Radio Yerevan Answers to the 20th Century Paradox

Listeners asked radio Yerevan: What is the easiest way to explain the meaning of the word “communism?

They answered: By means of fists.


Radio Yerevan was asked: “Could an atomic bomb destroy the beautiful city of Yerevan?”

Radio Yerevan answered: “In principle, yes. But Moscow is by far a more beautiful city.”


Radio Yerevan was asked: “Is it true that there is freedom of speech in the Soviet Union the same as there is in the USA?”

Radio Yerevan answered: “In principle, yes. In the USA, you can stand in front of the Washington Monument in Washington, DC, and yell, ´Down with Reagan!´, and you will not be punished. In the Soviet Union, you can stand in the Red Square in Moscow and yell, ´Down with Reagan!´, and you will not be punished.”


Question to radio Yerevan: Is it possible to sleep with an open window?

Answer:In principle, yes. But it is better to sleep with a woman.

   During the 60s’ an American writer based his novel Catch 22 on the idea of governmental propaganda. By satirizing the absurdity and bureaucratic constraints in the American army during  World War II, Joseph Heller manages to trademark the contradictory rules implied on the public that force people in a decision, while presenting an illusion that it was a matter of choice. The paradox of the catch puts the individual into a social trap, making any critical thinking unable to solve the issue. Although the setting of the novel is the American Army, it aims to attract attention to the basis of any system that exploits the citizen by all means. A thousand kilometers away, the radio Yerevan joke was born  to describe the same occurrence in the Soviet Union . During the 60s and 70s’, the radio was the ultimate mass medium, since it covered enormous areas at a fast rate, and at a cheap price. Since television was present only in the party-core, middle class workers had little use of media, apart from Newspapers and Radio.. Radio Yerevan jokes demonstrate the detachment between the public and the state.

   The jokes are divided into two subsets by a simple, but essential element – the presence of political association. The first group (and the larger) emphasizes the strong criticism on the political managerial in the Soviet Union, and the consequences that follow for the society. In the simple anecdote, radio Yerevan “plays” the role of the ruling party, which is normally supposed to provide knowledge on essential topics related to the current political decisions. Instead, the broadcasting company takes its place and bursts with an honesty that the community has so long thrived for.  Some of the jokes, on the other hand, depict the Soviet reality in numerous aspects of life, while reacting in the well-known manner of the Politbureau, “Dear Radio Yerevan, I don’t know what the matter with me is. I don’t love the Party anymore. I feel nothing at all for Comrade Brezhnev or any of the other leaders of the Party. What should I do?” Radio Yerevan answered: “Please send us your name and address.” This way the anecdote expresses the people’s position in an information abyss and their attitude towards the lack of communication.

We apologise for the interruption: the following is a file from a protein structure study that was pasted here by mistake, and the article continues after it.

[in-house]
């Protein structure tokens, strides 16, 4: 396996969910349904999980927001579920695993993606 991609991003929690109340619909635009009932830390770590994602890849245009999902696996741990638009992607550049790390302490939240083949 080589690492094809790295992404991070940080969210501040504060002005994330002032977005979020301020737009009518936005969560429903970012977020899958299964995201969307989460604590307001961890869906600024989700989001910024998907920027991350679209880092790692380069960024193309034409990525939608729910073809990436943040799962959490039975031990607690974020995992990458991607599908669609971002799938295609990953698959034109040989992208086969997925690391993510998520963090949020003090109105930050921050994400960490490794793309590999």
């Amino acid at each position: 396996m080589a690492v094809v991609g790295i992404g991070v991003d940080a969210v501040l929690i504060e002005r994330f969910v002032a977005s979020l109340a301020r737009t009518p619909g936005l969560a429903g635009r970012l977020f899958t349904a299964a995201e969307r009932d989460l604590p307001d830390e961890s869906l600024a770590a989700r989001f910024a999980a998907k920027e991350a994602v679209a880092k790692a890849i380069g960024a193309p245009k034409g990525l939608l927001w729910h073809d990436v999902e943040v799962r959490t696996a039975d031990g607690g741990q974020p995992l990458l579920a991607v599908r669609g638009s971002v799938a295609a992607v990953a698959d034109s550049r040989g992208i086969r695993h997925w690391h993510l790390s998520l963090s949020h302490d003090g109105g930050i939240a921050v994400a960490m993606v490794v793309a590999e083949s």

It is only by the medium that misleading information is spread throughout at such a fast rate. A radio requires insignificant equipment, which makes it available for large masses of people with different social standards. Furthermore, a DJ’s personality is hardly ever recognized. With no picture of the speaker present, the only identifier left is his voice. However, this can also be easily falsified, since recorded voice sounds different when it is heard in person. If the DJ happens to use a fake name during the talk show, his traces are completely lost. Listeners are left unaware whether the speaker is competent on a subject, what is his background and why should they take his words seriously. In addition, people hardly ever remember every statement in the radio with the arguments that support it. What is left in their heads after the show is over is pure propaganda, which lacks any logical explanation. Paradoxically, the anonymity of the broadcasters raises the plausibility of the talk show, since no one has the knowledge to reject the radio’s theories.  Thus, broadcast services are the ultimate tool towards massive brainwash.